News - VFACTS - Sales 2010 - June
June VFACTS: Biggest sales month in history
FCAI says million vehicle sales unlikely in 2010, despite record June sales
5 Jul 2010
AUSTRALIANS bought more new vehicles in June than in any month in history, yet at the halfway mark of 2010, the nation’s peak automotive industry body expects total 2010 sales to fall well short of the million-plus record set in 2007.
According to official VFACTS statistics released today by the Federal Chamber of Automotive Industries (FCAI), June new-vehicle sales were up 5.7 per cent or 5875 vehicles on the same month last year at 108,722, eclipsing the previous best June sales figure of about 106,000 in June 2008.
The boom June sales result, driven by the large-scale return of private buyers to the market and the usual end-of-financial-year business vehicle purchases, brings the year-to-date 2010 sales tally to 531,168 – up 16.7 per cent on the first six months of 2009.
For only the third time in history, more than one million new vehicles were sold in the 2009/10 financial year (1,013,273), and the industry continues to bubble along at an annualised running rate well over one million vehicle sales.
As a result, the FCAI has raised its full-year industry forecast from 940,000 to “in excess of 980,000”, which would be well up on the 937,328 vehicles sold last year but significantly short of million-plus records achieved in 2008 (1,012,164) and 2007 (1,049,982).
The FCAI says the increased numbers of private buyers across all sales segments is a clear demonstration of renewed confidence in the marketplace after last year’s global financial crisis-led slump.
However, it remains cautious of stalling business vehicle sales in the wake of the federal government’s small business tax incentives.
The FCAI believes the full effect of recent and (and future) official interest rate rises on private vehicle sales remains to be seen and, although it admits its forecast is more conservative than the million-plus estimates held by many observers and car companies, it says other factors could also dampen new-vehicle demand.
“I think we are being conservative in our forecast,” said FCAI chief executive Andrew McKellar. “There’s no denying that if you look over the six or nine months the market has been performing pretty much consistently at an annualised rate of more than a million.
“We have upgraded our forecast in June and that’s based on the performance of the market year-to-date. I think there are probably still one or two factors out there that we just want to be measured about.
“They include waiting a little further to make an assessment of the impact interest rate increases will have. We’re yet to see that filtering though to have any real impact on the market, but we’re just being a little cautious because of that factor.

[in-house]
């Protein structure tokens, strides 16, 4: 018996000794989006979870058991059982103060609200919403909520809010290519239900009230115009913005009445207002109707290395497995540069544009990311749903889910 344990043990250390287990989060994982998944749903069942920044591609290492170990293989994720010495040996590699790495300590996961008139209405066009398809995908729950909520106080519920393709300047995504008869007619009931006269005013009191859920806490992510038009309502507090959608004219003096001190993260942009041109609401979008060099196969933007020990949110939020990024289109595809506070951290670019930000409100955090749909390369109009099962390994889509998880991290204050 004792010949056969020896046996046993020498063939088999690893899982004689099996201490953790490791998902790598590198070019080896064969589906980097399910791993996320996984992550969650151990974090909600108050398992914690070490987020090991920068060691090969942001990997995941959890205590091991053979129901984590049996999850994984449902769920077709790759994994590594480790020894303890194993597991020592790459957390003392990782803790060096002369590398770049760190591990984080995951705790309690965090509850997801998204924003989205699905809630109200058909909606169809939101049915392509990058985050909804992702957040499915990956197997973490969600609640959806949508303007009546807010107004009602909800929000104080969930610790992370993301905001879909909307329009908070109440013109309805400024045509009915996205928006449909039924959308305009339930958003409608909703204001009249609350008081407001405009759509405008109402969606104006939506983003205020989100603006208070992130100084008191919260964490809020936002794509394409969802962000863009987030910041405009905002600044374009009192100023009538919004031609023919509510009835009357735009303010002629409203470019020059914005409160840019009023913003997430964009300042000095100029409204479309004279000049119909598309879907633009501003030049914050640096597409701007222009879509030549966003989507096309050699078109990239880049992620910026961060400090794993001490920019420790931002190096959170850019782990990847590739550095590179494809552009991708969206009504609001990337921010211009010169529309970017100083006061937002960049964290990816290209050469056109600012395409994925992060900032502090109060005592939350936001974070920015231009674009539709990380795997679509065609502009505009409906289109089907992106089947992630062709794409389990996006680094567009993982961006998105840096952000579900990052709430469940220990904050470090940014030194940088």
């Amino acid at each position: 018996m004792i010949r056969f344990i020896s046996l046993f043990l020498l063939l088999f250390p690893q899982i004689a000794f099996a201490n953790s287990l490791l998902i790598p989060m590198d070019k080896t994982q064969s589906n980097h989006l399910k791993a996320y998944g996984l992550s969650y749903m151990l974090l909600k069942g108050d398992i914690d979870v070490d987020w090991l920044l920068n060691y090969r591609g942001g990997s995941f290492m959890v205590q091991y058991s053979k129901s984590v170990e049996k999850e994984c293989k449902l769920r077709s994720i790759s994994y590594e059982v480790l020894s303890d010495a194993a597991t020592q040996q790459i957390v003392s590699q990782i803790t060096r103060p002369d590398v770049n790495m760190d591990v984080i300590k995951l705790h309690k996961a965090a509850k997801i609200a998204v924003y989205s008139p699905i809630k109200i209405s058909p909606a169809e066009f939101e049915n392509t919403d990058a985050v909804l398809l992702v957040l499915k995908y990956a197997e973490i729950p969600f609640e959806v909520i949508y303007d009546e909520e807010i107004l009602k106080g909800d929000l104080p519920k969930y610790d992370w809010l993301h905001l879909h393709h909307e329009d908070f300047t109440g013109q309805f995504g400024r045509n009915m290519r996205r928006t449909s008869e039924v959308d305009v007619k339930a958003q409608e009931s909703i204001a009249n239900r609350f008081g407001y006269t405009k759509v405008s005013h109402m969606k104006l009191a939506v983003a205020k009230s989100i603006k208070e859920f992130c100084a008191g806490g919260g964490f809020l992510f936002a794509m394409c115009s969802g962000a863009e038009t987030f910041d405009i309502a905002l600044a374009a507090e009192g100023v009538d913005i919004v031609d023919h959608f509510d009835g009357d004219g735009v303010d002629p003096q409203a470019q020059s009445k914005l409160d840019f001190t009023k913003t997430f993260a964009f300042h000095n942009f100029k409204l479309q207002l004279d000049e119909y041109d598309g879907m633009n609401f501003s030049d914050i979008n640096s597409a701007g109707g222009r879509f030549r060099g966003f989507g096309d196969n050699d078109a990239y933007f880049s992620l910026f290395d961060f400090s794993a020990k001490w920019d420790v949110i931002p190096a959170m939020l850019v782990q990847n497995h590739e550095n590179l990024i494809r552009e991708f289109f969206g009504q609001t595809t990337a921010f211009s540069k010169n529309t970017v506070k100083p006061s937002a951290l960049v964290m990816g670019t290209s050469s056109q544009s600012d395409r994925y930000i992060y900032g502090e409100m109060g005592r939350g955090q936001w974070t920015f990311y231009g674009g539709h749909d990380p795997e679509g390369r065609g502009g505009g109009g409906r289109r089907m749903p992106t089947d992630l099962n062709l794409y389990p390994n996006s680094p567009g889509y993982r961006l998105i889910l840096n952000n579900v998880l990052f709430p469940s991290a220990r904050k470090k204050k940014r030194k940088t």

From top: Holden Cruze, Mercedes-Benz C-class, Holden Captiva.
“Equally, we want to make a further assessment about what’s occurring in other international markets, in particular having seen some of the volatility that is arising in some of the European financial markets and whether or not that will have any impact on the real economy.
“Of course, the other factor out there is whether or not there is any flow on from the timing of the forthcoming federal election. It shouldn’t be a big factor – there’s no fundamental reason for it to halt people’s spending – but nonetheless past practice indicates that elections can cause people to divert for a period.
“There’s no doubt it’s a judgement call and arguably we could have gone stronger and I think many industry analysts are doing so, but at this stage we just want to be measured in our outlook,” he said.
Mr McKellar said that despite the FCAI’s conservative official industry prediction, the return private buyers and positive economic indicators including vehicle affordability should result in consistent second-half sales.
“The very pleasing thing we’re seeing at the moment is that private buyers are coming back into the market in force and they’re certainly taking over the momentum that the business buyers have had for much of the past 12 months, so that’s a very positive sign.
“Interest rates are certainly a factor that will influence private buyers and some of the finance figures have pulled back a little bit. (But) There’s no doubt private buyers have been back in force in May and June and if that continues we’ll get a good result for the year.
“I guess the question is whether there will be any further pressure to increase interest rates between now and the end of the year. For the moment that pressure appears to have abated and new-vehicle affordability is still very much at record levels so that’s also helping underpin some of that renewed strength in private buyer activity.
“We’ve upgraded our forecast so I think it’s an indication that things are moving in the right direction and I hope that will continue. There are good reasons there for optimism as we go into the second half of the year.”
While sales of business vehicles were down by 16.4 per cent overall in June but remain up 10.3 per cent for the first half of 2010, sales to private buyers were up 20.8 per cent last month and continue to be up 17.5 per cent year-to-date.
The strongest sales growth was seen in the SUV sector, which last month attracted 1.8 per cent fewer business buyers, but 31.4 per cent more government purchases, 33.9 per cent more private buyers and a huge 550 per cent spike in sales to rental companies.
Spurred by a 28 per cent lift in business sales so far in 2010, YTD SUV sales are a massive 30.8 per cent so far this year. Business buyers deserted the other sales segments to similar degrees, but the passenger car market remains 15.8 per cent up YTD, following a 17.2 per cent increase in private buyers last month.